youngjml01John Mair Lisgar Young was born on November 7, 1912 in Hamheung, Korea to parents Luther L. and Catherine F. (Mair) Young, Canadian Presbyterian missionaries. John began his education there in Korea and later moved to Kobe, Japan, where he graduated from the Canadian Academy. He received the degrees of B.A. (1934) and M.A. (1935 from Acadia University in Wolfville, Nova Scotia, doing thesis work in the field of the German Reformation. He then attended Westminster Theological Seminary in Philadelphia from 1935 to 1937, before transferring to Faith Theological Seminary, where he graduated in 1938. He was both licensed and ordained to the ministry later that same year.

On May 28, 1938 he married Jean Elder in Toronto, Ontario, and together they served as missionaries in Harbin, Manchuria from 1938 to 1941. From 1942 to 1948 he served as the organizing pastor of the Bible Presbyterian church in Wilkes-Barre, PA. The Youngs next moved to Nanking, China to continue their missions work, but were forced to leave China when the communists took over in 1949. A subsequent move to Japan initiated one of his most important periods of ministry. There he served from 1949 until 1966. During this time he helped to plant three churches and was cofounder of the Japan Christian Theological Seminary. At that institution he taught systematic theology and also served as the president of the school from its founding in 1954 until 1966. In that year his wife died of cancer and he returned to the United States with his seven children, arriving to settle in Grand Rapids, MI and work on the Th.M. degree at Calvin Seminary, with thesis work focusing on the topic of Christology. Upon completion of that work, he moved in 1967 to Lookout Mountain, TN to take a position at Covenant College as Missions professor.On February 8, 1968 he married Jane Brooks, a faculty member in the English department. They remained at Covenant until his retirement in 1981, at which time they returned with their daughter to Japan. Work there continued under the auspices of World Presbyterian Missions, the foreign missions arm of the Reformed Presbyterian Church, Evangelical Synod. Dr. Young served as president of WPM for three years. Two of his sons currently serve as foreign missionaries in Japan.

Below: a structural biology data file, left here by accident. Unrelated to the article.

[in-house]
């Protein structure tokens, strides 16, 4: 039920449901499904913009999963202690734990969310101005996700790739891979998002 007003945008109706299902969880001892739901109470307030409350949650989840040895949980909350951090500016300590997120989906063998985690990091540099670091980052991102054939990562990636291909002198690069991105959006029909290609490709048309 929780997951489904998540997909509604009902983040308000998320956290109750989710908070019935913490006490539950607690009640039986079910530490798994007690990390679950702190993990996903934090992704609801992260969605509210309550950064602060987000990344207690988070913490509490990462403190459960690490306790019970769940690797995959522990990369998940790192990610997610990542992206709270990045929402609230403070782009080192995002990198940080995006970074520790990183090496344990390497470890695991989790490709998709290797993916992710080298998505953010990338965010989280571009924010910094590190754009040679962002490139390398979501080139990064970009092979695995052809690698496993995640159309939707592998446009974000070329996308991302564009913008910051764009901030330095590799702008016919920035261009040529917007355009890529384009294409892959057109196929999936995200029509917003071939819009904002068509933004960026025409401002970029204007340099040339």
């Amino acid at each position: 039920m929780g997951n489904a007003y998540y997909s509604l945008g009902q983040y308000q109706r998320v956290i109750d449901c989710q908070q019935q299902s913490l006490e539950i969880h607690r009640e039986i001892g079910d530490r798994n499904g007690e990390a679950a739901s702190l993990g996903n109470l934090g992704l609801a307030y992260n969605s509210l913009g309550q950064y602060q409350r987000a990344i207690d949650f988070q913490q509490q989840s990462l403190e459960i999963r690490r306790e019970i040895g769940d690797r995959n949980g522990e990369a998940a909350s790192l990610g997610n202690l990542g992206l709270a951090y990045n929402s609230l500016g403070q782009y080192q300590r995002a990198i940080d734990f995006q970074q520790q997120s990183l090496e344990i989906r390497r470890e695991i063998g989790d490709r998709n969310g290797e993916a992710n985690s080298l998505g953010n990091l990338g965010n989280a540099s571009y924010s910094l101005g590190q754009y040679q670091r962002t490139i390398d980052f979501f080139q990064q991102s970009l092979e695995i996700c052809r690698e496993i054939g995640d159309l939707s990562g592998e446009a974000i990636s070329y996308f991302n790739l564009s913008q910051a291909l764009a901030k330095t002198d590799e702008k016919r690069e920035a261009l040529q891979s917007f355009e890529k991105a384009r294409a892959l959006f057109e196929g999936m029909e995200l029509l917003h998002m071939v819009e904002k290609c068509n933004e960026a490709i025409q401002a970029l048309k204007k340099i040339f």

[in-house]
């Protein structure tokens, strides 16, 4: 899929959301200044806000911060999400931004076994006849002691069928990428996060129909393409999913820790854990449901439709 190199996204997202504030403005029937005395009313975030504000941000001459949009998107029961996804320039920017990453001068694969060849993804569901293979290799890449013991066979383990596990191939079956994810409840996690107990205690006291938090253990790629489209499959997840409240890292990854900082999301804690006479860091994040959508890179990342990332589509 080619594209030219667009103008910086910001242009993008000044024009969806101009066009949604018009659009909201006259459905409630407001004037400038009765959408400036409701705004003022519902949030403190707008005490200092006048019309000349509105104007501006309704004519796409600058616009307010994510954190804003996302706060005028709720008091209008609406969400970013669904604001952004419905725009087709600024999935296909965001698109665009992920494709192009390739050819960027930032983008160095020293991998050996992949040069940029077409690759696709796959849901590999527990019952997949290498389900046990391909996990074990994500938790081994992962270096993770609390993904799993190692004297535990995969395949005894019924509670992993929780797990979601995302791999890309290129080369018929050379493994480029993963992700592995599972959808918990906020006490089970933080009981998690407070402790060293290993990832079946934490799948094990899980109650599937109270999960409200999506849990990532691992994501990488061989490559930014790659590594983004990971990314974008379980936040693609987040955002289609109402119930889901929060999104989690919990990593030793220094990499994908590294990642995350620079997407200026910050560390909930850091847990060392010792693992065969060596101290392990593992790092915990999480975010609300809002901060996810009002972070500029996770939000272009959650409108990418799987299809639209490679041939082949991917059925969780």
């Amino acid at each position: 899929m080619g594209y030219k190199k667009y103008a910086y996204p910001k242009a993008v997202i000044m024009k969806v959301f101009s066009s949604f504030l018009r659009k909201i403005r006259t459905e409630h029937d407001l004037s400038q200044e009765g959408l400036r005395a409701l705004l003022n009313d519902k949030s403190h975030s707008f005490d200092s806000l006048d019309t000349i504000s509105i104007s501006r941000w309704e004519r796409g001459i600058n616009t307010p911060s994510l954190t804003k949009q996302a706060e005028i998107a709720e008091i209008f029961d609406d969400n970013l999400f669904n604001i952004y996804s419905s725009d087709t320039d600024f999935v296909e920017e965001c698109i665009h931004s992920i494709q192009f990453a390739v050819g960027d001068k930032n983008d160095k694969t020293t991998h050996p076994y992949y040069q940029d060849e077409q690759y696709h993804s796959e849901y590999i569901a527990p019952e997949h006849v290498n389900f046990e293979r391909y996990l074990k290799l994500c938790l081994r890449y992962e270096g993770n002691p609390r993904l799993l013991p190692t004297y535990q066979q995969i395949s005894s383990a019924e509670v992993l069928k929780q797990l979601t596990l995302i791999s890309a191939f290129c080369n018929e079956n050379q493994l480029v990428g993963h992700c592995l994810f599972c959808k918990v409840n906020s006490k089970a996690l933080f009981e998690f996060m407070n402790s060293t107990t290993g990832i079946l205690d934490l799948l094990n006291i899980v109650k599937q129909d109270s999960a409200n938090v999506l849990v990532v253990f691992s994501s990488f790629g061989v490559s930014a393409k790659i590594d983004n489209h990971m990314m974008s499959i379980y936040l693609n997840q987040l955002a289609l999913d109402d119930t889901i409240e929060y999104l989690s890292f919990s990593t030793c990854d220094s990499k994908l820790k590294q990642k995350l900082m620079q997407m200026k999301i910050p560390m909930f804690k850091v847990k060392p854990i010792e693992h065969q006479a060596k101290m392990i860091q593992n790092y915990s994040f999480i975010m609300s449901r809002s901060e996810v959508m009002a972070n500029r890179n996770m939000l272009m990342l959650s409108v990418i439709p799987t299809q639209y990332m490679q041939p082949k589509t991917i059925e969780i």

During his time in Japan, Dr. Young served for fourteen years as the editior of The Bible Times. His first book, The Two Empires in Japan, was first published in 1958. Subsequent editions were brought out in 1959, 1961 and 1987, and the work has been described as “a valuable contribution to an understanding of the situation with which the Japanese Church is confronted today.” As a record of church-state conflict, it remains a very pertinent work today. In 1961 he was awarded the Doctor of Divinity degree by Covenant College and Seminary, St. Louis, MO. Other publications authored by Dr. Young include a series of ten booklets on The Motive and Aim of Missions and a booklet on Karl Barth’s Doctrine of the Trinity, along with numerous articles on missions and covenant theology as the theological basis of missions. Research for his last work, By Foot to China, was begun during the time of his studies in Christology in 1966-1967 as he focused on the history and theology of the Nestorians. [click here to read Paul W. Taylor’s review of By Foot to China.]